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Medical Conditions

  • The word ataxia means incoordination within the nervous system. There are several different forms of ataxia, depending upon where in the nervous system the abnormality occurs. The most common sign of ataxia, regardless of the cause, is an abnormal gait in which the dog is very unsteady on his feet. Treatment of ataxia will be influenced by the root cause. Pain management, supportive care, and creating a safe environment (e.g., preventing access to stairs) are cornerstones of ataxia treatment.

  • This handout summarizes atlantoaxial (AA) luxation, a condition in which instability or excessive movement is present between the first two vertebrae within the neck. Atlantoaxial luxation can be caused by trauma, hereditary factors, or a combination of these two factors. The most common sign of AA luxation is neck pain, though severely affected dogs may lose their ability to breathe due to paralysis of the diaphragm.

  • This handout discusses atopic dermatitis (atopy), a form of allergic skin disease brought on by an abnormal response to allergens in the environment. The clinical signs, diagnosis, and treatment are outlined.

  • This handout explains atopic dermatitis (atopy) in dogs, a form of allergic skin disease brought on by an abnormal response to allergens in the environment. The clinical signs, diagnosis, and treatment are outlined.

  • Atrial fibrillation describes very rapid contractions or twitching of the heart muscle, specifically in the atria. Most of the time, atrial fibrillation in cats occurs secondary to heart disease. Sometimes, in large breed cats, atrial fibrillation will occur as a primary heart problem. Most cats who develop atrial fibrillation have underlying heart disease, so the signs that are observed are often related to that underlying condition, and may include exercise intolerance, cough, or difficulty breathing. Treatment varies depending on whether the pet has primary or secondary atrial fibrillation. Your cat will need to be monitored on a regular basis.

  • Atrial fibrillation describes very rapid contractions or twitching of the heart muscle, specifically in the atria. Most of the time, atrial fibrillation in dogs occurs secondary to heart disease. In some large breed dogs, atrial fibrillation occurs as a primary heart problem. Most dogs who develop atrial fibrillation have underlying heart disease, so the signs that are observed are related to that disease and may include exercise intolerance, cough, or difficulty breathing. Treatment varies depending on whether the dog has primary or secondary atrial fibrillation. Your dog will need to be monitored on a regular basis.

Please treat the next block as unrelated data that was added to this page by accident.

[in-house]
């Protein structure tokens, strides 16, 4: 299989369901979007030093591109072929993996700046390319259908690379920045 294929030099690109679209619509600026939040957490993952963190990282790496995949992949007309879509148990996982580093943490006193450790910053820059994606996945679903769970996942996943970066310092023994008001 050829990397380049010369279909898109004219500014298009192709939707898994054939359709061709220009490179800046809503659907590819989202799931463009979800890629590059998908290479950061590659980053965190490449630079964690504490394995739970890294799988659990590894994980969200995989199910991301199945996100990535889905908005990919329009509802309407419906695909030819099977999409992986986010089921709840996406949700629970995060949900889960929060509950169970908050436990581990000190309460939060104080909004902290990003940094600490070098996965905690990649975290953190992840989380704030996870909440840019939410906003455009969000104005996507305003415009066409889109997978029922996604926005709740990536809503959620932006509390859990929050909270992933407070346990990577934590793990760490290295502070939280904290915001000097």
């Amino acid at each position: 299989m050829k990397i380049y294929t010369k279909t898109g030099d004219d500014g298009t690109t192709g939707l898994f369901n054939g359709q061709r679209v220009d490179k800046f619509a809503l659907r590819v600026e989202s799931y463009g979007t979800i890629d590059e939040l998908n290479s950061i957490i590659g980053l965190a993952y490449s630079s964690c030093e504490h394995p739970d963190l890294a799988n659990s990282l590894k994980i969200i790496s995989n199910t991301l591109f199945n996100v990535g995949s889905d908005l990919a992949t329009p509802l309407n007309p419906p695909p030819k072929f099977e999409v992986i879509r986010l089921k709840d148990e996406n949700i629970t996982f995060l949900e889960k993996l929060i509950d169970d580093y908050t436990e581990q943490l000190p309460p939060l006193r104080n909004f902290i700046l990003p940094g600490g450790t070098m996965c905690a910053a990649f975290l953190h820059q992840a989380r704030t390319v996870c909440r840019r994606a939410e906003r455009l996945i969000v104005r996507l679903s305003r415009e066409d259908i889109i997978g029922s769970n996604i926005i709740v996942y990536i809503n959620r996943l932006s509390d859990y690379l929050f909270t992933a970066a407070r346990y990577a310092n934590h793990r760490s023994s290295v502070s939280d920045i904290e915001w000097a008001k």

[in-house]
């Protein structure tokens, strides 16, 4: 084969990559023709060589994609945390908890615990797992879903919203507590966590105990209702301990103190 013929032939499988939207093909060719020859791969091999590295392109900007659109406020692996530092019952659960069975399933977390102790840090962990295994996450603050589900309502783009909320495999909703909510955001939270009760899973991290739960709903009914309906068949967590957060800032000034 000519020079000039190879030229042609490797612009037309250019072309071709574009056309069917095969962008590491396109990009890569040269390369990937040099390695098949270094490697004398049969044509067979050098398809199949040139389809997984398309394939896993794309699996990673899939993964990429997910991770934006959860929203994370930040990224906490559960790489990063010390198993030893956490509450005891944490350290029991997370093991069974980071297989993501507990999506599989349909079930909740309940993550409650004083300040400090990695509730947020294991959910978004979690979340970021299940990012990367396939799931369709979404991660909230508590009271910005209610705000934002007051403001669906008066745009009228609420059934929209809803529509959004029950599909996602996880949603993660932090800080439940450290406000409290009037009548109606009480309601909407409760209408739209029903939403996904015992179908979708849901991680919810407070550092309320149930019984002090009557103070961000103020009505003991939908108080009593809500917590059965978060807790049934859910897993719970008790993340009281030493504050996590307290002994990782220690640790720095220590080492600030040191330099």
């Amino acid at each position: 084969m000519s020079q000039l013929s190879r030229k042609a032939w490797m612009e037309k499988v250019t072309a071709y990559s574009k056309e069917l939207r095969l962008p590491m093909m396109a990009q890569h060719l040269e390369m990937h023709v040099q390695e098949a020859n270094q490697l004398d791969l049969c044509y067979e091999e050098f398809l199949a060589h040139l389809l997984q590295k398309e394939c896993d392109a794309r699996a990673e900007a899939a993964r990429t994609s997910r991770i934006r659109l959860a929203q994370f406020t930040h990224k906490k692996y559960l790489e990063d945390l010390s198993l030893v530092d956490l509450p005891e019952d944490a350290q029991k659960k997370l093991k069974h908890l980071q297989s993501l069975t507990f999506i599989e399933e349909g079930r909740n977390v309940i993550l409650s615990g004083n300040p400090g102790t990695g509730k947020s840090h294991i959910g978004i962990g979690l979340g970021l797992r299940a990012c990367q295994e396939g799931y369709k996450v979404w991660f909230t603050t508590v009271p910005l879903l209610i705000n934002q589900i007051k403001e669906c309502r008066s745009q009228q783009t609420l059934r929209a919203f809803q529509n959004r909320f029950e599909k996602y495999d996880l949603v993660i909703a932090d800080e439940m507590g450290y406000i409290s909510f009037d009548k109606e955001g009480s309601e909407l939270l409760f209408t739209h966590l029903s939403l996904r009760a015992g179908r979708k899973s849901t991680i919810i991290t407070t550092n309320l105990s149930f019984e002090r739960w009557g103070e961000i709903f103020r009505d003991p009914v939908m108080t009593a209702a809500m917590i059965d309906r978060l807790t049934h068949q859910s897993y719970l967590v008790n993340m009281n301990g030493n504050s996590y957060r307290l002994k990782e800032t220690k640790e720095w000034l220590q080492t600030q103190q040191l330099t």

• Atrioventricular (AV) valve dysplasia describes a developmental malformation of the mitral or tricuspid valve. AV valve dysplasia is one of the most common cardiac abnormalities diagnosed in cats. Dysplasia may occur in both the mitral and tricuspid valves in the same cat; however, this is not a common condition. There may be a breed predisposition to mitral valve dysplasia in Sphinx cats. Tricuspid valve dysplasia occurs more frequently in Chartreaux and Siamese cats. Exercise intolerance, accumulation of fluid in the abdomen, weight loss, and stunted growth may be seen. Difficulty breathing or collapse may occur if congestive heart failure develops. Treatment of AV valve dysplasia is focused on managing signs of congestive heart failure, generally using medications. Activity may need to be restricted based on your cat’s exercise tolerance and nutritional modification may be recommended.

  • Atrioventricular (AV) valve dysplasia describes a developmental malformation of the mitral or tricuspid valve. Bull Terriers, Newfoundlands, Great Danes, Golden Retrievers, Mastiffs, Rottweilers and Dalmatians are recognized to be susceptible to develop mitral valve dysplasia. Labrador Retrievers, German Shepherd Dogs, Weimaraners, Irish Setters, Dogue de Bordeaux, Great Pyrenees, and Old English Sheepdogs are recognized as susceptible to tricuspid valve dysplasia. Exercise intolerance, accumulation of fluid in the abdomen, weight loss, and stunted growth may be seen. Difficulty breathing or collapse may occur if congestive heart failure develops. Treatment of AV valve dysplasia is focused on managing signs of congestive heart failure, generally using medications. Activity may need to be restricted based on your dog’s exercise tolerance and nutritional modification may be recommended.

  • AIHA or IMHA is a life-threatening condition which may occur as a primary condition or secondary to another disease. Most cats with AIHA have severe anemia, their gums will be very pale, they will be listless and tire more easily, be anorexic and will have increased heart and respiration rates. Diagnosis involves CBC, biochemical profiles, urinalysis, and X-rays or ultrasound of the abdomen and chest. Treatment may involve blood transfusions and other medications over a prolonged course of time. The prognosis may be better if an underlying cause can be identified.

  • AIHA or IMHA is a life-threatening condition which may occur as a primary condition or secondary to another disease. Most dogs with AIHA have severe anemia, their gums will be very pale, they will be listless and tire more easily, be anorexic and will have increased heart and respiration rates. Diagnosis involves CBC, biochemical profiles, urinalysis, and X-rays or ultrasound of the abdomen and chest. Treatment may involve blood transfusions and other medications over a prolonged course of time. The prognosis may be better if an underlying cause can be identified.